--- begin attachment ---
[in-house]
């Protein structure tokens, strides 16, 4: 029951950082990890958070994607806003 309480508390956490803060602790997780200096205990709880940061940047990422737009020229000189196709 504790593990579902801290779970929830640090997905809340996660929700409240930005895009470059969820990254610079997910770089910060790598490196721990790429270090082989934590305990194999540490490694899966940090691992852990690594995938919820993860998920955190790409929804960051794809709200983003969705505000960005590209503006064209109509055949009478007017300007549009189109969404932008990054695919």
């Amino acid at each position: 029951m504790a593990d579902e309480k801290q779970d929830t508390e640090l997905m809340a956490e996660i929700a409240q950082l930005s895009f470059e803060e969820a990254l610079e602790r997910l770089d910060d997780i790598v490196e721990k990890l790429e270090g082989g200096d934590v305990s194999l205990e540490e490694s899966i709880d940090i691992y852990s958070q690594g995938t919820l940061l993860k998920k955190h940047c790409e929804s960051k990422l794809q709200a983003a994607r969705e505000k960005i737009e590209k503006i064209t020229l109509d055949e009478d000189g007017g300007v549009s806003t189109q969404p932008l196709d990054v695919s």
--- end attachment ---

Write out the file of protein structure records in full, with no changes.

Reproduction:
[in-house]
């Protein structure tokens, strides 16, 4: 029951950082990890958070994607806003 309480508390956490803060602790997780200096205990709880940061940047990422737009020229000189196709 504790593990579902801290779970929830640090997905809340996660929700409240930005895009470059969820990254610079997910770089910060790598490196721990790429270090082989934590305990194999540490490694899966940090691992852990690594995938919820993860998920955190790409929804960051794809709200983003969705505000960005590209503006064209109509055949009478007017300007549009189109969404932008990054695919």
């Amino acid at each position: 029951m504790a593990d579902e309480k801290q779970d929830t508390e640090l997905m809340a956490e996660i929700a409240q950082l930005s895009f470059e803060e969820a990254l610079e602790r997910l770089d910060d997780i790598v490196e721990k990890l790429e270090g082989g200096d934590v305990s194999l205990e540490e490694s899966i709880d940090i691992y852990s958070q690594g995938t919820l940061l993860k998920k955190h940047c790409e929804s960051k990422l794809q709200a983003a994607r969705e505000k960005i737009e590209k503006i064209t020229l109509d055949e009478d000189g007017g300007v549009s806003t189109q969404p932008l196709d990054v695919s």